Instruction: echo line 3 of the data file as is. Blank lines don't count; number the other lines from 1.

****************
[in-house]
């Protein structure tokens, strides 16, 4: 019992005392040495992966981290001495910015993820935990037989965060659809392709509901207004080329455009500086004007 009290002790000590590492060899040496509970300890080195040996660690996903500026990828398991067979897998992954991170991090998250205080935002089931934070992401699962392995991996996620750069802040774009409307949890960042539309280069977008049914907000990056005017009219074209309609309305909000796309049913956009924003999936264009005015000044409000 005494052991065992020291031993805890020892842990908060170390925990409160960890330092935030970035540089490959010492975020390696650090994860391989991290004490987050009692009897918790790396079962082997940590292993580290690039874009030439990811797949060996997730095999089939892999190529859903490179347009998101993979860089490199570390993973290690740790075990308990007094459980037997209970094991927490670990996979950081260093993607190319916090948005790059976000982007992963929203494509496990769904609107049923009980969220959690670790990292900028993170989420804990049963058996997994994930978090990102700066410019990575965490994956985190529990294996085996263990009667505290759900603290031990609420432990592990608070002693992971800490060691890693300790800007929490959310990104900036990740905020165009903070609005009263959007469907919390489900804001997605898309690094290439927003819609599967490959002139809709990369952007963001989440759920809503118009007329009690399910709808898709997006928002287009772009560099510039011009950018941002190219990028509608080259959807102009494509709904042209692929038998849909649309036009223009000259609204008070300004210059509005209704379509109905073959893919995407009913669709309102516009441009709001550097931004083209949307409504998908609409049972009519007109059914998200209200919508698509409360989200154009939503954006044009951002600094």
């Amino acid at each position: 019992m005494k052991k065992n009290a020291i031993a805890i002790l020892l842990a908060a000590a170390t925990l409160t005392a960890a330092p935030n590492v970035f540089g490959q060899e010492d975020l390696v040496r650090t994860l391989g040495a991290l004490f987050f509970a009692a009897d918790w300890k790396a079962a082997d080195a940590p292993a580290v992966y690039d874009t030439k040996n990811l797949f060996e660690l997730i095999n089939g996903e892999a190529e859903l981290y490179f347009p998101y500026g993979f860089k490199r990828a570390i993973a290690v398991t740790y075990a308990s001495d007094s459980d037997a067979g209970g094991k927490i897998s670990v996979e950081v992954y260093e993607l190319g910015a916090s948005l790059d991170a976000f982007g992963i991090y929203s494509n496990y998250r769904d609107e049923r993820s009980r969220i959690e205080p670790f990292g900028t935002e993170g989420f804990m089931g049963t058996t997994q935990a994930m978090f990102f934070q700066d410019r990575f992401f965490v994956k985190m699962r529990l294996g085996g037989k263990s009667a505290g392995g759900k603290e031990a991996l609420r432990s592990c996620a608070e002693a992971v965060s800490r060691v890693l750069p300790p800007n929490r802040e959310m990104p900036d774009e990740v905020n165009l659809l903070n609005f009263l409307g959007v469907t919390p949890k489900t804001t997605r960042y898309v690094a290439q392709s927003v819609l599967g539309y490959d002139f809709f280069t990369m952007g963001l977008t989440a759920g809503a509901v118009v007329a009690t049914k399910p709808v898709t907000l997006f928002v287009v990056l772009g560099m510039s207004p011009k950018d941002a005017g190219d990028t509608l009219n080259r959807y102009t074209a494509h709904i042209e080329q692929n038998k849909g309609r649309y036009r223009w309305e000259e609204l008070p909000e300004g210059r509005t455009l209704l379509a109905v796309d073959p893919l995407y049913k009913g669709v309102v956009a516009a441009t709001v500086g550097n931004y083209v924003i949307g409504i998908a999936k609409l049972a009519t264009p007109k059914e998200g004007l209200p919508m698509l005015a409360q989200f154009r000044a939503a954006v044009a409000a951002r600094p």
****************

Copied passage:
């Amino acid at each position: 019992m005494k052991k065992n009290a020291i031993a805890i002790l020892l842990a908060a000590a170390t925990l409160t005392a960890a330092p935030n590492v970035f540089g490959q060899e010492d975020l390696v040496r650090t994860l391989g040495a991290l004490f987050f509970a009692a009897d918790w300890k790396a079962a082997d080195a940590p292993a580290v992966y690039d874009t030439k040996n990811l797949f060996e660690l997730i095999n089939g996903e892999a190529e859903l981290y490179f347009p998101y500026g993979f860089k490199r990828a570390i993973a290690v398991t740790y075990a308990s001495d007094s459980d037997a067979g209970g094991k927490i897998s670990v996979e950081v992954y260093e993607l190319g910015a916090s948005l790059d991170a976000f982007g992963i991090y929203s494509n496990y998250r769904d609107e049923r993820s009980r969220i959690e205080p670790f990292g900028t935002e993170g989420f804990m089931g049963t058996t997994q935990a994930m978090f990102f934070q700066d410019r990575f992401f965490v994956k985190m699962r529990l294996g085996g037989k263990s009667a505290g392995g759900k603290e031990a991996l609420r432990s592990c996620a608070e002693a992971v965060s800490r060691v890693l750069p300790p800007n929490r802040e959310m990104p900036d774009e990740v905020n165009l659809l903070n609005f009263l409307g959007v469907t919390p949890k489900t804001t997605r960042y898309v690094a290439q392709s927003v819609l599967g539309y490959d002139f809709f280069t990369m952007g963001l977008t989440a759920g809503a509901v118009v007329a009690t049914k399910p709808v898709t907000l997006f928002v287009v990056l772009g560099m510039s207004p011009k950018d941002a005017g190219d990028t509608l009219n080259r959807y102009t074209a494509h709904i042209e080329q692929n038998k849909g309609r649309y036009r223009w309305e000259e609204l008070p909000e300004g210059r509005t455009l209704l379509a109905v796309d073959p893919l995407y049913k009913g669709v309102v956009a516009a441009t709001v500086g550097n931004y083209v924003i949307g409504i998908a999936k609409l049972a009519t264009p007109k059914e998200g004007l209200p919508m698509l005015a409360q989200f154009r000044a939503a954006v044009a409000a951002r600094p």